CALGARY, Alberta (Reuters) - A judge has sentenced a Canadian man to life in prison for killing four people, two of them in a school, and injuring seven more in a rare mass shooting in Canada, the Canadian Broadcasting Corp (CBC) reported on Tuesday.
The man’s identity is protected by a court-ordered publication ban because he was a minor during the January 2016 killings in the isolated and impoverished town of La Loche in northern Saskatchewan.
He was sentenced after pleading guilty last year to killing a teacher and teaching assistant in a local school and two teenage brothers in their home in La Loche, 850 kilometers (528 miles) northwest of Saskatchewan’s capital, Regina.
Judge Janet McIvor sentenced the man as an adult even though he was 17 at the time of the shooting. She ruled earlier this year that a lighter youth sentence was inappropriate.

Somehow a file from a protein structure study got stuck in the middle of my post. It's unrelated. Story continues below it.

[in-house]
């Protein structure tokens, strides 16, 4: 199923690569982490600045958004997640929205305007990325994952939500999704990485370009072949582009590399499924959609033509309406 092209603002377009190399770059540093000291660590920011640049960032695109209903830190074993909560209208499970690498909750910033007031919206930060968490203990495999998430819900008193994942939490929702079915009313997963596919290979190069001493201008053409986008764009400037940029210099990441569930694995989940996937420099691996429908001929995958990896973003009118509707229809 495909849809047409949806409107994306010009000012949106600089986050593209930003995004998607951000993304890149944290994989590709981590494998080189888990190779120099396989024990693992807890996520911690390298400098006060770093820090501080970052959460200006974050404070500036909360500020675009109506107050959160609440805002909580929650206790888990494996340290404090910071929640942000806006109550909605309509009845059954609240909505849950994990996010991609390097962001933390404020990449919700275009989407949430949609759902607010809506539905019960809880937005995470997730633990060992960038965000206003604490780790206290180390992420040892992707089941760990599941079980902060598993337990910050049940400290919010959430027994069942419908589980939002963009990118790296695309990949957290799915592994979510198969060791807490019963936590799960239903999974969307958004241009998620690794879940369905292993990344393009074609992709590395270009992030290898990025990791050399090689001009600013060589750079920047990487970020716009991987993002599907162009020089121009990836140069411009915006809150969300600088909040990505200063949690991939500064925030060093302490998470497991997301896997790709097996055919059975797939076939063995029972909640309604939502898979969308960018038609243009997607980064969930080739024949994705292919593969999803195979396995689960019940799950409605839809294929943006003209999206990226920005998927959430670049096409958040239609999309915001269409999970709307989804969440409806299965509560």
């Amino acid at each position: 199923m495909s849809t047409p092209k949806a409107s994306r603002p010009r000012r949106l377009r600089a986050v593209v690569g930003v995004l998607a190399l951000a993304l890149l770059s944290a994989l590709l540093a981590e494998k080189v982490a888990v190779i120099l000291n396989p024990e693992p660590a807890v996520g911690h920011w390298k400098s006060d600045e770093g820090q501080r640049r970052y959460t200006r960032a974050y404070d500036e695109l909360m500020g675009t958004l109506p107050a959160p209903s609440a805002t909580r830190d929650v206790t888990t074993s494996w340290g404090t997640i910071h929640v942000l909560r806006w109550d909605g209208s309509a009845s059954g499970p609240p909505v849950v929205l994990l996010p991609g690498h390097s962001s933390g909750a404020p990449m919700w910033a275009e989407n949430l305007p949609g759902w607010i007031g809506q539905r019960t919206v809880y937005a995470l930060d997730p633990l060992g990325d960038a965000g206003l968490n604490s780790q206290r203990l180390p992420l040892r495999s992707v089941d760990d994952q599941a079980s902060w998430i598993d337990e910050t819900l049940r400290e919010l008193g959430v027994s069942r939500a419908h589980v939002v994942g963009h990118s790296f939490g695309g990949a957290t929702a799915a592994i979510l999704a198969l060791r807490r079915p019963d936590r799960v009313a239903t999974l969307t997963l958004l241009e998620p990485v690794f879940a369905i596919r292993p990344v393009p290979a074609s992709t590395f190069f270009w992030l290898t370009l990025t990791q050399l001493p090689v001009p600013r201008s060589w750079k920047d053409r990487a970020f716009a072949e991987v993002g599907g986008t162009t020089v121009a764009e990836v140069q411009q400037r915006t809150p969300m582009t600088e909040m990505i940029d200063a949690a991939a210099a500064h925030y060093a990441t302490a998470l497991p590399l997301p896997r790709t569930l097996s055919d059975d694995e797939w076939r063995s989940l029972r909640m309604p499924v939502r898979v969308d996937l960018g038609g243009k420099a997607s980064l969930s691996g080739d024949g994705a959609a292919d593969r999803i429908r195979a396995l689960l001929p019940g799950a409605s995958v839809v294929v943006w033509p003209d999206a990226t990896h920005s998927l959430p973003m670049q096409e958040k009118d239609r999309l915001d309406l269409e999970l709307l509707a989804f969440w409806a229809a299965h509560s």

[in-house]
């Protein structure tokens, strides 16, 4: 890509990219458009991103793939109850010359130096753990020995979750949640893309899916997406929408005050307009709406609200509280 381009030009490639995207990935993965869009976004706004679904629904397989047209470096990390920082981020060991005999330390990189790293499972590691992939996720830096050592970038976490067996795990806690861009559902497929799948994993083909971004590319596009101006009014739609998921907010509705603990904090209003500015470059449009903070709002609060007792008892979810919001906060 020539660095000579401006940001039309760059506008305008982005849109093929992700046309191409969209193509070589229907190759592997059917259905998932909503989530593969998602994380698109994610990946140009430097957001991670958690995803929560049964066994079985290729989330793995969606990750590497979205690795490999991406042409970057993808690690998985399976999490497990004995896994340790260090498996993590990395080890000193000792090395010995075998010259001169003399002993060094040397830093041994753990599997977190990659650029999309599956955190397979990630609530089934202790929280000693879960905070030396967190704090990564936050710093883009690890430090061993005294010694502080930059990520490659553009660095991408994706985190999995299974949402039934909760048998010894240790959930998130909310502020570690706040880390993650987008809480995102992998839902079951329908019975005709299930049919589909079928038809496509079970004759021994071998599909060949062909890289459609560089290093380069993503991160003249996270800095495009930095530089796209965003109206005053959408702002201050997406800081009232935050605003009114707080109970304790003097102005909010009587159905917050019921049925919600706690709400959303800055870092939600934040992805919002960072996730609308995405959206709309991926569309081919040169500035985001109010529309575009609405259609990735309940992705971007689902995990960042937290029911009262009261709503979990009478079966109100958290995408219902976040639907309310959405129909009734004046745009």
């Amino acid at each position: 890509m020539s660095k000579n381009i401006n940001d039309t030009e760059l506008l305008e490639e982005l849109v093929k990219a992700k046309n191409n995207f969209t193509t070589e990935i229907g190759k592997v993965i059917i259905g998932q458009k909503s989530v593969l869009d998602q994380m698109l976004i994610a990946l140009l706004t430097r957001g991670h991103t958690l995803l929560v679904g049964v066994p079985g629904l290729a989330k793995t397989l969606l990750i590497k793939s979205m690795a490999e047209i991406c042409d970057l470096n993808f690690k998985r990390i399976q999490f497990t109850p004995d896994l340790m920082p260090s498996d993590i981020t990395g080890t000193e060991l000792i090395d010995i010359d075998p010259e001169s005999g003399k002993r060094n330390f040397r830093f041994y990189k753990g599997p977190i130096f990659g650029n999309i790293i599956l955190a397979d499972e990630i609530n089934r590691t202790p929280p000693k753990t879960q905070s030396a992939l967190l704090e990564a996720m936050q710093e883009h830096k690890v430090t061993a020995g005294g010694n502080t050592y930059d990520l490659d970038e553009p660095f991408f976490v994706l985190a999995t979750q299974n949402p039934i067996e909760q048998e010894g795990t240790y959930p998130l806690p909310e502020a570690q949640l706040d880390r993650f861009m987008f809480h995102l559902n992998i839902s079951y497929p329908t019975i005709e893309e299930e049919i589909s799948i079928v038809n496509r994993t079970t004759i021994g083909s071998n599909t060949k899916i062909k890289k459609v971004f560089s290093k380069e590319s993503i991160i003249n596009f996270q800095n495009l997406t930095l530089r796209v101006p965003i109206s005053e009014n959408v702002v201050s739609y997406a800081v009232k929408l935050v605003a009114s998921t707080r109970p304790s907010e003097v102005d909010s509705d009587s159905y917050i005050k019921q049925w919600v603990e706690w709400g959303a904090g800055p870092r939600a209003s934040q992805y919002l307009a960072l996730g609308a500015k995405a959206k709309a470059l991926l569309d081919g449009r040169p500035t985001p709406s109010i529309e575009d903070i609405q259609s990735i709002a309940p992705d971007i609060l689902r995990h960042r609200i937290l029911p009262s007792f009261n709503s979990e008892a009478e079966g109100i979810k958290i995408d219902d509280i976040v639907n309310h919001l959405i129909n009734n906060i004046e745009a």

He will be eligible for parole in 10 years, CBC reported.
“I can’t undo what I did. I’m sorry,” the man said in a Meadow Lake, Saskatchewan courtroom, according to the CBC report.
CBC reported that the publication ban on his identity remains in place until the appeal period lapses.
The man pleaded guilty to two counts of first-degree murder, two counts of second-degree murder and seven counts of attempted murder.
Mass shootings are less common in Canada than the United States, which has less stringent gun laws. A gunman killed six people in a January 2017 Quebec mosque shooting.
Reporting by Rod Nickel in Calgary, Alberta; editing by Jim Finkle and Susan Thomas